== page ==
Tony Tobin - Run for your life!

Kitchen Diaries: With many of us on a New Year health-kick, celeb chef Tony Tobin shares some advice on staying in shape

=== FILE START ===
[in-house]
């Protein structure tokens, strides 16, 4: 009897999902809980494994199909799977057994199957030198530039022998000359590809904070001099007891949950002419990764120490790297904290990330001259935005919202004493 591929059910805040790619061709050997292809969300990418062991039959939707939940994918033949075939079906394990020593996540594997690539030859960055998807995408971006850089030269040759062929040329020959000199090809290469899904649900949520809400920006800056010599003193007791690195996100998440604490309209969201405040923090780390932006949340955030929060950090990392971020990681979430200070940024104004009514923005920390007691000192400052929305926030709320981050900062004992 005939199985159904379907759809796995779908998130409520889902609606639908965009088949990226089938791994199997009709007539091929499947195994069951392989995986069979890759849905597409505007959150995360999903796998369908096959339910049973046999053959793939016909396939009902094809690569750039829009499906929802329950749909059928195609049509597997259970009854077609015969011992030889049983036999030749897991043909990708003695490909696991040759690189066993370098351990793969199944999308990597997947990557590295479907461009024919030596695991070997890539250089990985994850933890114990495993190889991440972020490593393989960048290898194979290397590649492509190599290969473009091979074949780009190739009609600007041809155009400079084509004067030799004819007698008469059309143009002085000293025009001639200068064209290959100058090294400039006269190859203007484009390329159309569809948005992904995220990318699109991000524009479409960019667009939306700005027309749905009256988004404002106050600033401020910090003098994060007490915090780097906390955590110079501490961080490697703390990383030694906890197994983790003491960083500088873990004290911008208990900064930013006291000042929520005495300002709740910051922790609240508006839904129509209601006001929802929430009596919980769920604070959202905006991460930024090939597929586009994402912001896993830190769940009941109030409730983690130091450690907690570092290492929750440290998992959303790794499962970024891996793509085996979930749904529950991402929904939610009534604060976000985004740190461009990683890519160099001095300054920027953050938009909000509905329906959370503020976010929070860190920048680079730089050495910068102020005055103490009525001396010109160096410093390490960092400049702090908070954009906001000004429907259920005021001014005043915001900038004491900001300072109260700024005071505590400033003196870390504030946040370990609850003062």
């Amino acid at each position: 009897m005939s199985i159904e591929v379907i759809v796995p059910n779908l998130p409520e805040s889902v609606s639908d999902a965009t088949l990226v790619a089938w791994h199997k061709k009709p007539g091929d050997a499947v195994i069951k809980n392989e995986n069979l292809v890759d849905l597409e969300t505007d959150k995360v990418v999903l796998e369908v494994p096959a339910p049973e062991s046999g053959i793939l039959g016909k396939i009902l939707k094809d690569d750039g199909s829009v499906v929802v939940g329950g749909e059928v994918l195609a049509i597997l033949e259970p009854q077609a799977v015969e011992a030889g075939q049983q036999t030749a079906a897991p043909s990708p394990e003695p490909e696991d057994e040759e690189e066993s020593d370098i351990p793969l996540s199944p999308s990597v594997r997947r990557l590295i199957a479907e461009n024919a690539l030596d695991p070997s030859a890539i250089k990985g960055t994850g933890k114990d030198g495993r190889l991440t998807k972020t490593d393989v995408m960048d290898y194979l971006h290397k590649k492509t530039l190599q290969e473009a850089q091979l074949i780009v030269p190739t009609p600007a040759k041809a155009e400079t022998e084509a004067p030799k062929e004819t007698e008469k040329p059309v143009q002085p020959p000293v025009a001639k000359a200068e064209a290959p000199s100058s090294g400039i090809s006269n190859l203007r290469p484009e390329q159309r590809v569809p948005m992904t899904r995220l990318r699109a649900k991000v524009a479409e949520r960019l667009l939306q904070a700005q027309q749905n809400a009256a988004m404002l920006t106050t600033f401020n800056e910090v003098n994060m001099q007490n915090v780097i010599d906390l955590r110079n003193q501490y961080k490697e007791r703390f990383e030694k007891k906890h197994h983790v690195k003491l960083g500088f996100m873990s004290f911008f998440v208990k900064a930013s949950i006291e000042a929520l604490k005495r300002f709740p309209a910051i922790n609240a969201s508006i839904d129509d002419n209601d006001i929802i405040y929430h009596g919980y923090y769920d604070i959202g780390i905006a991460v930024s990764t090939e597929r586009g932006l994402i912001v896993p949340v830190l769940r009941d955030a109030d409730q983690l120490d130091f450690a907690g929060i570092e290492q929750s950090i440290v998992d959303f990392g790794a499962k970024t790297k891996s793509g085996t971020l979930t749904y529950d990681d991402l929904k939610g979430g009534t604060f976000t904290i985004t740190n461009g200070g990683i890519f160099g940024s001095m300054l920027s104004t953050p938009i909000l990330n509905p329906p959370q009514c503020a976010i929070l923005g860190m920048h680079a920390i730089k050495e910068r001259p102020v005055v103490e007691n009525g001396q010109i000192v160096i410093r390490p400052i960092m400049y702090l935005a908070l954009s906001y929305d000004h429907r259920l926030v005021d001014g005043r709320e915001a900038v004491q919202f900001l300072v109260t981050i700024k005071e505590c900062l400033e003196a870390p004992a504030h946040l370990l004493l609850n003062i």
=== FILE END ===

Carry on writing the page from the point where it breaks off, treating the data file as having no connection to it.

Originally published in Surrey Life magazine January 2009Kitchen Diaries: With many of us on a New Year health-kick, celeb chef Tony Tobin shares some advice on staying in shapeThe 26th of April. Sorry, it's not a dinner invitation, it's just a date when I will be sweating, aching and cursing the fact that I hadn't done as much preparation as I'd promised myself I would. No, it's not some newfangled TV combination of Gladiators and Ready, Steady, Cook, it's just that I will be running the London Marathon. I've got my place and I'm thrilled to bits. So, I'm devoting my column this month to diet and exercise - safe in the knowledge that thousands of you will have exactly the same items near to the top of your own resolution lists. Let me guess... Before you crumple up your list and slip back into your old ways, it looked something like this: 1. I will get fit 2. I will give up [insert bad food habit: usually chocolate, take-aways or fry-ups] 3. I will eat more [insert healthy catch-all: usually fresh fruit, fresh veg, fibre] 4. I will cut down on [insert favourite alcoholic beverage] So I, Tony Tobin, will give you a few basic tips that I promise will get you closer to the you-you-want-to-be. Now, I know the joke - 'you should never trust a thin chef' - but I think that was in the days before we saw James Martin and Gary Rhodes on Strictly Come Dancing or Gordon Ramsay completing the marathon in 3:46 (I wish!). No, what has really helped to make me a slightly better-toned chef is understanding how my body works. Any body is a machine. Give it the right fuel, oil it, clean it and keep it running and it will work optimally. Overlook any of these factors and it all goes - quite literally - pear-shaped. Most people starting a new year's resolution regime of food denial and exercise try too hard. The years of 'no pain, no gain' and 'feel the burn' persuaded us that 'if it ain't hurting, it ain't working'. Not true. If you push a machine too hard it will break. By the same token, if you don't start the engine for months at a time, it will struggle. When it comes to fitness, it is better to exercise more gently and regularly for longer if you want to burn fat. So if you're aged 40 and running on a treadmill for half an hour with your heart rate above 160, you will end up beetroot-coloured and you'll feel the Fonda pain, but you probably won't burn nearly as much fat as running gently at a heart rate of 140 beats per minute for twice as long. It is fat we all want to lose but if we push ourselves too hard we start using up more of the available carbohydrate in our muscles (called glycogen) and end up starving afterwards. So we eat to replenish those carbs and probably stay around the same weight. Fresh food is key A habit of gentle to moderate exercise undertaken frequently plus plenty of fresh food (that you prepare and cook yourself) will burn off that pesky fat and get you sustainably fit. Although you won't be building Daniel Craig-esque muscles, your bingo wings will recede and the muffin top that used to adorn the top of your jeans will also back off gracefully. Now, I'm conscious that there's not much kitchen diary going on here so I'll put my chef's hat back on. You've heard me say this before, the key to a good diet is fresh food that you prepare and cook yourself: lean white meat and fish, green steamed veg, rice and complex carbohydrates. The problem with healthy food is that people on health kicks think that the average plated meal must be an elixir of life, health and beauty. It must be delicious but also packed with vitamins; delightfully prepared but still fresh. It must contain imagination and antioxidants, care and carbohydrates. It must be fat-free but still creamy. In short, it must taste like everything it shouldn't be and yet still react with your innards like something from Gillian McKeith's wildest dreams. Wrong. You don't get fit in one day and you don't reform your diet with one meal. You change over time by changing your buying habits from ready meals to steady meals, from pre-prepared to self-prepared, from take-away to break-away. I have been cooking meals professionally for very nearly 30 years yet there's still nothing like simple food, well-cooked. Take a look at this month's recipe. Not difficult. Not fancy. But this is the sort of food I'll be eating in the lead-up to the marathon. As a potential sub-four-hour marathon runner come Sunday April 26, I promise you that my way works. Steady, fresh and simple. And that, by the way, describes my approach to food and exercise, not me personally. Finally, if you see me in the street, I'll have my sponsorship form with me so feel free to stop me.